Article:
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Singaporean Court Rules That Gay Man Can Adopt Son Born Via Surrogacy In U.S.
Dec24

Singaporean Court Rules That Gay Man Can Adopt Son Born Via Surrogacy In U.S.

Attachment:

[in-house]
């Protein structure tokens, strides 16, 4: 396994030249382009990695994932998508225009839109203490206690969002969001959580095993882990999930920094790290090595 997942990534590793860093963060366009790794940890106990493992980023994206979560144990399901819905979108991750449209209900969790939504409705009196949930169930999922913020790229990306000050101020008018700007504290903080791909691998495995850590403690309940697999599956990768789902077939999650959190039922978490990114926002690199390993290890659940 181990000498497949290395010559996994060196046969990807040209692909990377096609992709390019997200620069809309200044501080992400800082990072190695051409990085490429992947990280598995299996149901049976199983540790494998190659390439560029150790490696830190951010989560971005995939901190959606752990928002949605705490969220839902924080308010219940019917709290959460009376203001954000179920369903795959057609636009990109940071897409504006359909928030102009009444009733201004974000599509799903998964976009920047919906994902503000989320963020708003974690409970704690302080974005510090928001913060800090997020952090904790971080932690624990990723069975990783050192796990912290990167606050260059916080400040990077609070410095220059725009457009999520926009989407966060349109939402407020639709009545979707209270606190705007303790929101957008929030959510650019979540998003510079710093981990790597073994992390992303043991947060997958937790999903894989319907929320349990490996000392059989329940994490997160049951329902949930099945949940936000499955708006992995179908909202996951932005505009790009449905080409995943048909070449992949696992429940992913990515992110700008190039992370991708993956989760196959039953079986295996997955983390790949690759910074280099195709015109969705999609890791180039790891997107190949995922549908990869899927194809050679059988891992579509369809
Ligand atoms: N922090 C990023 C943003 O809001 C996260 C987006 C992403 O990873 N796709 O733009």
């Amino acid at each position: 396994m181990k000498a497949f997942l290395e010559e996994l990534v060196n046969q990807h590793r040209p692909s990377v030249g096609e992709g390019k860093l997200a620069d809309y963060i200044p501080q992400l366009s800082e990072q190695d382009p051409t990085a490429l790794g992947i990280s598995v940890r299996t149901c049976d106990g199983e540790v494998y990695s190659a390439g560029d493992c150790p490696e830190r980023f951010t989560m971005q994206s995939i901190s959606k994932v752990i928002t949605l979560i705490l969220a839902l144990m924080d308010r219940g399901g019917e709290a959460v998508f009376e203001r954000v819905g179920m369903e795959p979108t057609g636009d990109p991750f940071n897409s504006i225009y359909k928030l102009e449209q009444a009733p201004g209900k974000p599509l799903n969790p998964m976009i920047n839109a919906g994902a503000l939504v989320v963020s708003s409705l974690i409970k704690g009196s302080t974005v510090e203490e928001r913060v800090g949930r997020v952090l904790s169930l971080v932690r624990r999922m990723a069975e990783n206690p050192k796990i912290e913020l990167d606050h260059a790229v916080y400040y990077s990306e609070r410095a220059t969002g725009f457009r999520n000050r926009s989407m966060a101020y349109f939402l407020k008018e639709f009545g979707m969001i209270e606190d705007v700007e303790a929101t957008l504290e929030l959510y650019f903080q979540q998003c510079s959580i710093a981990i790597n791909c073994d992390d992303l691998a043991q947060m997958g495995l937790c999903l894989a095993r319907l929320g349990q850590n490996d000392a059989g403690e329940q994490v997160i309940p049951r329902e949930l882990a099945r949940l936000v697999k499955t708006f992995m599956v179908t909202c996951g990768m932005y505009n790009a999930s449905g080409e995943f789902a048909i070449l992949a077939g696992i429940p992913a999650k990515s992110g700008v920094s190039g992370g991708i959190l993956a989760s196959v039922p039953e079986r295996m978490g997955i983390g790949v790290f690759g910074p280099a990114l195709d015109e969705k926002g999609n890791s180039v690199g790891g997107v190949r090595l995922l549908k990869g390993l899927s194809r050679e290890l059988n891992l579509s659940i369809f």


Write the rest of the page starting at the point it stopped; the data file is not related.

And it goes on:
In a landmark ruling for socially conservative Singapore, a court has ruled that a gay man has the right to adopt his son, who was born via a surrogate in the United States five years ago. The man, who has not been identified, is a 46-year-old doctor and his son has been living with him and his partner since shortly after he was born. According to Singapore law, surrogacy is technically banned and any children born out of wedlock are considered illegitimate. With such a status, they do not have the same rights as children born to married couples, unless legally adopted. Same-sex marriage is also banned in Singapore, and sex between men can be punishable with up to two years in jail. A further legal complication is that in vitro fertilization, which is how the man’s son was conceived, is limited to only heterosexual couples in Singapore. On Dec. 17, Singapore’s High Court made a ruling that eased several of these obstacles. Their decision overturned a district judge’s 2017 ruling that said the doctor could not legally adopt his son because he was conceived through in vitro fertilization and brought to term through surrogacy. The favorable court did not include a positive ruling regarding the doctor’s sexuality or choice of partner, as Chief Justice Sundaresh Menon emphasized that they did not endorse the doctor’s actions. Despite the lack of support for his sexuality, the doctor was overwhelmingly relieved with the court’s decision to grant him adoption rights for his son, ending the years-long legal battle. For gay men, surrogacy typically costs anywhere between $100,000 and $200,000. The price the doctor and his partner paid was at the top of that range. Their overseas surrogacy services included using the doctor’s sperm to fertilize an egg from an anonymous donor and transplanting the egg into a surrogate mother. After their son was born the couple, who have been together for 13 years, brought him to Singapore on a long-term visit pass. Authorities denied an early application for his Singaporean citizenship, leading the couple to seek advice from the Ministry of Social and Family Development. The organization advised that the child would have a better chance at citizenship if his biological father legally adopted him. In December of 2014, his father applied as a single parent to adopt him. Three years later, the district judge dismissed the application in the ruling that was just recently overturned. Now that the father can adopt his son, he and his partner have high hopes that the boy will be allowed to reside in Singapore for the long...